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Longtime Salt Lake Tribune columnist Robert Kirby apologized Thursday for his behavior toward Utah writer and blogger Courtney Kendrick at a symposium earlier this summer.

SALT LAKE CITY — Longtime Salt Lake Tribune columnist Robert Kirby apologized Thursday for his behavior toward Utah writer and blogger Courtney Kendrick at a symposium earlier this summer.

Kirby's Facebook response followed a Facebook posting by Kendrick Wednesday that described an encounter between the two at a Sunstone Education Foundation event in Sandy in July, which has not been disputed by Kirby. Kendrick told the Deseret News she was hesitant to say anything at all about what occurred, knowing she would likely "face terrible reactions."

I am going to relate a story that happened to me a few months ago that depicts ways that women are often treated by...

Posted by Courtney Clark Kendrick on Wednesday, September 12, 2018

"You never want to have to tell this story — first, because you don’t want to live it, and second, because you don’t want to relive it in the telling of it," Kendrick said. "But when I think of my daughters being treated like I was — or countless women have been — you can’t help but feel compelled."

Kendrick wrote that she had met Kirby for the first time, just before appearing in a conference session together. And what happened later left her feeling "embarrassed and belittled."

"The very first thing he said to me when we were alone in the convention center hallway was, 'Let's pretend I picked you up from an escort service and we'll walk over to that table over there together and sit down and chat,'" Kendrick wrote. "I was there as a colleague and fellow writer, and he didn't know me at all. And wasn't he supposed to be the guy who we could be safe around? The progressive man with the newspaper column we all love, right?"

Kendrick wrote that Kirby also offered her a marijuana edible, which she accepted. She noted she felt uneasy about it, but felt "pressured" to please someone she considered having celebrity status.

"And here's the thing, I would like to say that at that point I had the wherewithal to have some sense in me," Kendrick wrote. "The truth is, I was still stunned and shocked, and inside me remained that voice, 'Just please him' and 'He's a big deal, you don't want to reject him.'"

Kendrick wrote that Kirby later announced to the symposium participants, without her permission, that she was "high."

"I was then completely blindsided when he proceeded to tell everyone in our session later on that I was high, because he — the great Robert Kirby — gave me weed," Kendrick wrote. "No permission, no checking with me, he just announced it to the crowd as if it were a punchline, rewarded with huge laughs."

On Thursday, Kirby posted a link on his Facebook page to Kendrick's post and added his own response, which included an apology as well as some other commentary on the encounter.

"I owe Courtney Clark Kendrick a sincere apology," Kirby wrote, in part. "I had no idea that I made her feel this way back when I was joking around at Sunstone. Much of what she describes in her account took place, albeit without some of the more sinister intentions many have alluded to. The simple fact is that she deserves an apology from me and I herewith offer it to her — now that I’m aware of how I made her feel."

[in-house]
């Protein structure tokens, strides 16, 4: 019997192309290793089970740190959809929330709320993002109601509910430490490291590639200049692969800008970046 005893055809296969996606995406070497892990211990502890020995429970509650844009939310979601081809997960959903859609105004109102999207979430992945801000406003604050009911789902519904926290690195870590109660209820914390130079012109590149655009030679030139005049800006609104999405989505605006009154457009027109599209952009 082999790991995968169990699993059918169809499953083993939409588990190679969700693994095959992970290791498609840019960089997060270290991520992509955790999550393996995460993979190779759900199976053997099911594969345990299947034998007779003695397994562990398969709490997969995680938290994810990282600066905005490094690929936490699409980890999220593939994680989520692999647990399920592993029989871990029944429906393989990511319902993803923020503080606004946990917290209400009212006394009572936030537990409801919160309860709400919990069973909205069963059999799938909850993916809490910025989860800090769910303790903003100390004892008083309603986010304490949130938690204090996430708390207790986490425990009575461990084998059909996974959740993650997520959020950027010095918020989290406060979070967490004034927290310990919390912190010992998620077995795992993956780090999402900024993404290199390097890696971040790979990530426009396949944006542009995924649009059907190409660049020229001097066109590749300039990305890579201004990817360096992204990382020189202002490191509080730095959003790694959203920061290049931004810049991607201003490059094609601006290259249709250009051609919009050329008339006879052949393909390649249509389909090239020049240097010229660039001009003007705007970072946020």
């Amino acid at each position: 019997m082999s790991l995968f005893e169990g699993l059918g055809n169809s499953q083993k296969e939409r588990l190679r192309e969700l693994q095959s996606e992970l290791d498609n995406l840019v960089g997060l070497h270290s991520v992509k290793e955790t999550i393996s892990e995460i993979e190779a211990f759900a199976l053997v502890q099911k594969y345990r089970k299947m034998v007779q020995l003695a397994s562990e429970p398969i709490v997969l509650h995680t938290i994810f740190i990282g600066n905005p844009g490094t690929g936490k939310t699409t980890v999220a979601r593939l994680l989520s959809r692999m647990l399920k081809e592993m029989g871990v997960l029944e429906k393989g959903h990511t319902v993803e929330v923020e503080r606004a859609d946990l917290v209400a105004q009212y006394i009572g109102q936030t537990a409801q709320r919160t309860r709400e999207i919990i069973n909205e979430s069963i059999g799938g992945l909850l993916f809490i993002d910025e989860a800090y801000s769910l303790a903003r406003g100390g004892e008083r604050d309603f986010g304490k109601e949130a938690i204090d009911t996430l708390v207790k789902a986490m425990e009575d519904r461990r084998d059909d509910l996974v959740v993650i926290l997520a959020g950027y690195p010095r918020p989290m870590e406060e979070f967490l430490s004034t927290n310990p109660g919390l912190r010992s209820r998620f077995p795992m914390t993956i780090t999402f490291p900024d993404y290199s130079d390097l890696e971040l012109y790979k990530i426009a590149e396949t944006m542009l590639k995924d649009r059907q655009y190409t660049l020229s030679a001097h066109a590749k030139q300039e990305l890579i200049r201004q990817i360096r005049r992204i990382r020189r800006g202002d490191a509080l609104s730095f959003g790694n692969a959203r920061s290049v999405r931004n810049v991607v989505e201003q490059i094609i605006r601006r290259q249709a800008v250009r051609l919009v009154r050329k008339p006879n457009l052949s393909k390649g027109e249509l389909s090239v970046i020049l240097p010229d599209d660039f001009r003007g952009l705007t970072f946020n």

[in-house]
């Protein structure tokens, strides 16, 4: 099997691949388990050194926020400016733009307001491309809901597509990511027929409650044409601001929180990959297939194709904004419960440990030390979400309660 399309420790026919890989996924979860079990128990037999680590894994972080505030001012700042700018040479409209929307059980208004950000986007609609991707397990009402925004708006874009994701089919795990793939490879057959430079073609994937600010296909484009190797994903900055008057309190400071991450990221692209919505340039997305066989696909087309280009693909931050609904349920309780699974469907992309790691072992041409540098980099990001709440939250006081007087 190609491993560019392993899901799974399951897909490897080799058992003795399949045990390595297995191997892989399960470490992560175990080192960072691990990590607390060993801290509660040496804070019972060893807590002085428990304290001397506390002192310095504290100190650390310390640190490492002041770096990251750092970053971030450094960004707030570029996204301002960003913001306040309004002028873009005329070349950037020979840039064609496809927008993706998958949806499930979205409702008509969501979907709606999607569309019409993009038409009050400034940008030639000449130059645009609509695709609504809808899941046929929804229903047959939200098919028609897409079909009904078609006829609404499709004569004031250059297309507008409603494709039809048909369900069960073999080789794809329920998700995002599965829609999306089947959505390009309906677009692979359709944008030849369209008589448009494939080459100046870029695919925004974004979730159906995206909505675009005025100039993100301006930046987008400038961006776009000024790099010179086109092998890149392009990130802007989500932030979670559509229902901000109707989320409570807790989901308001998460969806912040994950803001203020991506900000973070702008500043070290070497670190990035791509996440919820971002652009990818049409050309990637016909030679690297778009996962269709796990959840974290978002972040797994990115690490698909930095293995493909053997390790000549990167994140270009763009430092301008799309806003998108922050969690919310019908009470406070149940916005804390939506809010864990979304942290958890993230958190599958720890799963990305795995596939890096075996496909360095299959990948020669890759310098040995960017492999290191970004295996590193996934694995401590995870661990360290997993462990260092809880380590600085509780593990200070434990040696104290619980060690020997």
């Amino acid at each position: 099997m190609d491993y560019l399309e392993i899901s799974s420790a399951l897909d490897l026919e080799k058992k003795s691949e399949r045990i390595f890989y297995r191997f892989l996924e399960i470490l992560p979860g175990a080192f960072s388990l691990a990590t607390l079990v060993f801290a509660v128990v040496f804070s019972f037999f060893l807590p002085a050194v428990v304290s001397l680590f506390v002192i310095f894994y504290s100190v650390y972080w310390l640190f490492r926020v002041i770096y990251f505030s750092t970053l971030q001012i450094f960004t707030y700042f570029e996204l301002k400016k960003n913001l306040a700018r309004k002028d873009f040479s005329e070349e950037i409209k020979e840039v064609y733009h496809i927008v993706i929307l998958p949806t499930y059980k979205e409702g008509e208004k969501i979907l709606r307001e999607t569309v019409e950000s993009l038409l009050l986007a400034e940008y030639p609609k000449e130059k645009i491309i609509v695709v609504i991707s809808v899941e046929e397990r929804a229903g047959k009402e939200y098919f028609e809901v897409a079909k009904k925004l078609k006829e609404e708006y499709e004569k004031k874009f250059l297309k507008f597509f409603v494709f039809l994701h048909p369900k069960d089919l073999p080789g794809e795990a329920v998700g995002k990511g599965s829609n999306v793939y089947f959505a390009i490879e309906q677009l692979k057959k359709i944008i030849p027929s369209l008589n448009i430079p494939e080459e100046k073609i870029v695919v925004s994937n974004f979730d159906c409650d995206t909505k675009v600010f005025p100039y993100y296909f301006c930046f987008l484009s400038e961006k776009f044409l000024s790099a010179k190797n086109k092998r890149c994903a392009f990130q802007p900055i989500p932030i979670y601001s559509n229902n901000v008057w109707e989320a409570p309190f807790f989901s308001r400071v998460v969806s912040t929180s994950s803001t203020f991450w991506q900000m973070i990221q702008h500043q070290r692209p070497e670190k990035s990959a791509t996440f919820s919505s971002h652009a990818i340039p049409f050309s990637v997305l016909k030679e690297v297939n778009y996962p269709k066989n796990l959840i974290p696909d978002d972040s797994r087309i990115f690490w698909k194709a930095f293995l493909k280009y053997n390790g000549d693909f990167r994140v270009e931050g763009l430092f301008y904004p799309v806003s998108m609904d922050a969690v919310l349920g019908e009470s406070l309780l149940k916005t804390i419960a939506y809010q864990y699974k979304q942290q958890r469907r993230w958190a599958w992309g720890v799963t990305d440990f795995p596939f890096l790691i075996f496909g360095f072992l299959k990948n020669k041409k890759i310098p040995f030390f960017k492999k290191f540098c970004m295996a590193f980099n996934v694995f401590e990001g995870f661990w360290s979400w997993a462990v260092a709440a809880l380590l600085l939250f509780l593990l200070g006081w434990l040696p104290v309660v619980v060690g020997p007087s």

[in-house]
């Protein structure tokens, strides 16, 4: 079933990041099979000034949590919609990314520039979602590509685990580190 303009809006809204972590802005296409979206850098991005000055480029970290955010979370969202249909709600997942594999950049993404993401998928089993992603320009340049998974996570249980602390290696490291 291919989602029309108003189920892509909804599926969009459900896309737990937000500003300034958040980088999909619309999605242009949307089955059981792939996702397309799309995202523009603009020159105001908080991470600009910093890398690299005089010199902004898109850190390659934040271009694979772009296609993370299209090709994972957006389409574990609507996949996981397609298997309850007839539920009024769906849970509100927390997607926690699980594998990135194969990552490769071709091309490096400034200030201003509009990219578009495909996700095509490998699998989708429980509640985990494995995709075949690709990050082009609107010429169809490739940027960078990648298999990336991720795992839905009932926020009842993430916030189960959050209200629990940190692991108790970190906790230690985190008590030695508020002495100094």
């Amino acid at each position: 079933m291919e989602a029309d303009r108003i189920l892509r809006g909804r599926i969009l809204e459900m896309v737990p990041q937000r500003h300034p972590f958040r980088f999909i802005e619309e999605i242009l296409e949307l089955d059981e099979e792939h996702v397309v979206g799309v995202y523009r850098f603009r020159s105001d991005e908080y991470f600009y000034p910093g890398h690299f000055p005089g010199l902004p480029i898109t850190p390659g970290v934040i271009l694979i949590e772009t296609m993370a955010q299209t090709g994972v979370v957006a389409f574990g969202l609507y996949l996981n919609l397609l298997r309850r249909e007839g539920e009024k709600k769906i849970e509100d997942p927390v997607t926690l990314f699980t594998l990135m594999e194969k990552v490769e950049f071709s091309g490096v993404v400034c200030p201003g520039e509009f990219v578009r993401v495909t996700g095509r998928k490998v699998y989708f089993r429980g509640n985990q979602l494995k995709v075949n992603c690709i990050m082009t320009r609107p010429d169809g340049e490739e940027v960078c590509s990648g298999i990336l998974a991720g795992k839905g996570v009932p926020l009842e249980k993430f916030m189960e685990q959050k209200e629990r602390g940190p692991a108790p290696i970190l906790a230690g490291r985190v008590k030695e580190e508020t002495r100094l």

Kirby and Tribune Editor Jennifer Napier-Pearce did not respond to multiple requests from the Deseret News for comment.

Kendrick wrote that while she shared a written account of the encounter with Sunstone organizers, she hadn't planned on taking any other action until reading a Kirby column earlier this week about the recent conduct of McKenna Denson at an Arizona church meeting.

"Kirby wrote an awful column about an assault survivor," Kendrick wrote.

Kendrick told the Deseret News that she neither asked for, nor hoped for, an apology from Kirby.

"The conversation is much more important than his reaction to it," Kendrick said. "I think men need to know that — an apology doesn’t mean your behavior goes away. We still need to have the conversation. And sometimes that means it will be a public conversation."

Kirby notes in his posting that he believes the incident could have been resolved "amicably" if Kendrick had contacted him sooner. He also underscores that his comments were meant to be humorous.

"Given the abrupt nature of our meeting, I misjudged how she would take my sense of humor," Kirby wrote. "For that and any discomfort I’ve caused her, I deeply apologize."

Kendrick told the Deseret News that Kirby's insistence that he was joking, and that she didn't get the joke, isn't a viable excuse.

"Saying that the victim doesn’t understand humor is a tired tactic that no longer stands," Kendrick said. "First of all, my sense of humor is not negated by not wanting to be called an escort. And second of all, it’s not even funny in the first place. How is calling a woman an escort funny?"

While Sunstone did not respond to inquiries from the Deseret News Thursday, the organization posted a notice to its Facebook page on Friday announcing Kirby will not be invited to participate in future symposiums.

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"Sunstone was recently made aware of an incident where Robert Kirby, who was one of our final presenters, made a comment in a private conversation that violated our anti-harassment policy at the 2018 Salt Lake Sunstone Symposium. All presenters are made aware of our policy against harassment. We have since communicated with all parties, and the Sunstone board has decided that for the foreseeable future, Mr. Kirby will not be invited to present at future Sunstone events," the statement says.